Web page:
Once in a while we hear from people concerned about the “single use” aspect of real Christmas trees.  But considering the alternative of a plastic tree produced, then shipped from overseas, (and eventually ending up in a landfill), real trees have their benefits.  They are a renewable resource and by buying locally you are supporting growers that will continue to maintain their fields which are part of the greenspace we all value.

Choose a variety and shape that fits your needs. Many growers are producing a wide variety of firs, spruces and even old-fashioned pines. Each variety tree offers its own shape, color, fragrance, and even branch stiffness which is important to consider for holding ornaments.

Trees always look smaller in the field so don’t forget the tape measure.  Measure the floor to ceiling height before you go tree shopping and then while choosing so you end up with a tree that fits nicely into your home.

Don’t be afraid to bend the branches and shoots. Green needles should not come off in your hands. Also, the shoots should be flexible. Avoid a tree if the needles are shed or if the shoots break instead of flexing.

If possible, make a fresh cut on the bottom so the tree’s vascular tissue (pipe work) is not plugged and the tree can easily take up water. Then, if you’re not bringing it into the house right away, get the tree in a bucket of water outside.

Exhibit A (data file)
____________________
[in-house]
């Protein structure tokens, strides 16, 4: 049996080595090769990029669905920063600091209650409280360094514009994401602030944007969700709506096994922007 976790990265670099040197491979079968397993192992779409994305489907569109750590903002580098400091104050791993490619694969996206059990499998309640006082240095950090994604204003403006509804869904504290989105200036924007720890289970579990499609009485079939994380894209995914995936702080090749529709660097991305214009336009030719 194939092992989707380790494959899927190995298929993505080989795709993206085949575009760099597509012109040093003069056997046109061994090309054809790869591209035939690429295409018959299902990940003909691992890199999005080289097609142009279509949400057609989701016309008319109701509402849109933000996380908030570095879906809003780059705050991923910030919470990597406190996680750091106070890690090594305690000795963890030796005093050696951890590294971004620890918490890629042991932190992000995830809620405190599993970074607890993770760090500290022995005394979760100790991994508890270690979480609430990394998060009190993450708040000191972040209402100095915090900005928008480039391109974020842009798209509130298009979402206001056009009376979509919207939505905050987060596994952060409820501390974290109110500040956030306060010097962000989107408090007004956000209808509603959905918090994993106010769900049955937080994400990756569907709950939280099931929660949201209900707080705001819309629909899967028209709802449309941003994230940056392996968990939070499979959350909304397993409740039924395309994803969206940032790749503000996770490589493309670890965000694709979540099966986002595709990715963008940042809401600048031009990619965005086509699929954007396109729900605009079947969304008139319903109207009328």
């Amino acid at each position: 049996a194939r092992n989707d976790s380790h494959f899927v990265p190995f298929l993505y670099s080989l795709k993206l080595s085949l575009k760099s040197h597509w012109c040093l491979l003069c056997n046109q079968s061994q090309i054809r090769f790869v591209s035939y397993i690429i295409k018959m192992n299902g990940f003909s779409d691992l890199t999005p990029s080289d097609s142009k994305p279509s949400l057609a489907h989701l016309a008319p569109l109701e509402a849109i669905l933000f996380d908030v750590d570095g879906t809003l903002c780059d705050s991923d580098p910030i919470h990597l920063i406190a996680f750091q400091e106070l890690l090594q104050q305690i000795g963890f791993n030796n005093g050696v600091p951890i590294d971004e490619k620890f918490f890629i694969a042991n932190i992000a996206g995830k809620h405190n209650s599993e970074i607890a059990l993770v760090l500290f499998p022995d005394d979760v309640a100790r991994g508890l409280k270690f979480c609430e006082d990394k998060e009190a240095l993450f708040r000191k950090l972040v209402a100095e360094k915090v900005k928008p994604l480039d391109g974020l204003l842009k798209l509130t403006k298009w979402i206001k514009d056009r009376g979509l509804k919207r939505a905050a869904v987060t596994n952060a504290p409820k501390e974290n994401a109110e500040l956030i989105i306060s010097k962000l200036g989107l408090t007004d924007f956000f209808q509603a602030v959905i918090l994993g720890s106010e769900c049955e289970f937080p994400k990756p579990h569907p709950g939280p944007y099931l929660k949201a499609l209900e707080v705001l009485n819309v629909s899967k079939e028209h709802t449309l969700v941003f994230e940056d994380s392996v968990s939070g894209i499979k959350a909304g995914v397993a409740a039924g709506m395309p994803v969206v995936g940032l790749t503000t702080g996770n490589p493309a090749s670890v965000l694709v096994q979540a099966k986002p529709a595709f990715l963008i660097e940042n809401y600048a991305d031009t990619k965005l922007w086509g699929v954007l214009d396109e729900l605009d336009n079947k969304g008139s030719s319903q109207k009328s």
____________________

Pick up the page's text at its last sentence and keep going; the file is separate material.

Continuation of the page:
Once you move your tree inside the house, don’t locate it next to a radiator, furnace vent or other heat source. And always remember to keep water in the tree stand topped off, so it never goes below the bottom of the trunk.

Whatever you choose to do, enjoy your “Holly Jolly Christmas” and hopefully “it’s the best time of the year.”

Ryan Parker

Ryan Parker, NYSIPM Program

Cheers from all of the NYSIPM staff.

 

 

November 27, 2019
by Debra E. Marvin
Comments Off on Traveling for the Holidays?

Traveling for the Holidays?

Be aware that Spotted Lanternfly could travel back with you!

Are you visiting the Spotted Lanternfly (Lycorma delicatula) quarantine zones within certain counties in Delaware, Maryland, New Jersey, Pennsylvania, or Virginia?

If yes, beware! Citizens like you may unintentionally transport Spotted Lanternfly egg masses. While adult activity slows or stops this time of year, egg masses that were deposited on transportable items are a major part of this pest’s hitchhiking ways.

NYSIPM has made a checklist of common items that harbor egg masses (see below).

QUARANTINE MAP as of NOVEMBER 2019.  Click to go to our website to expand or download and print.

distribution map as of November 2019

Please download and print this CHECKLIST (below) and bring it with you as a reminder before traveling back into New York.

Checklist - check these items to ensure you are not bringing SLF with you out of the quarantined areas

Check these items to ensure you are not bringing SLF with you out of the quarantined areas!

This post was provided by Brian Eshenaur and Ryan Parker in cooperation with Penn State, NYS Department of Agriculture and Markets, and the NYS Department of Environmental Conservation. Map by Karen J. English.

photo of Brian Eshenaur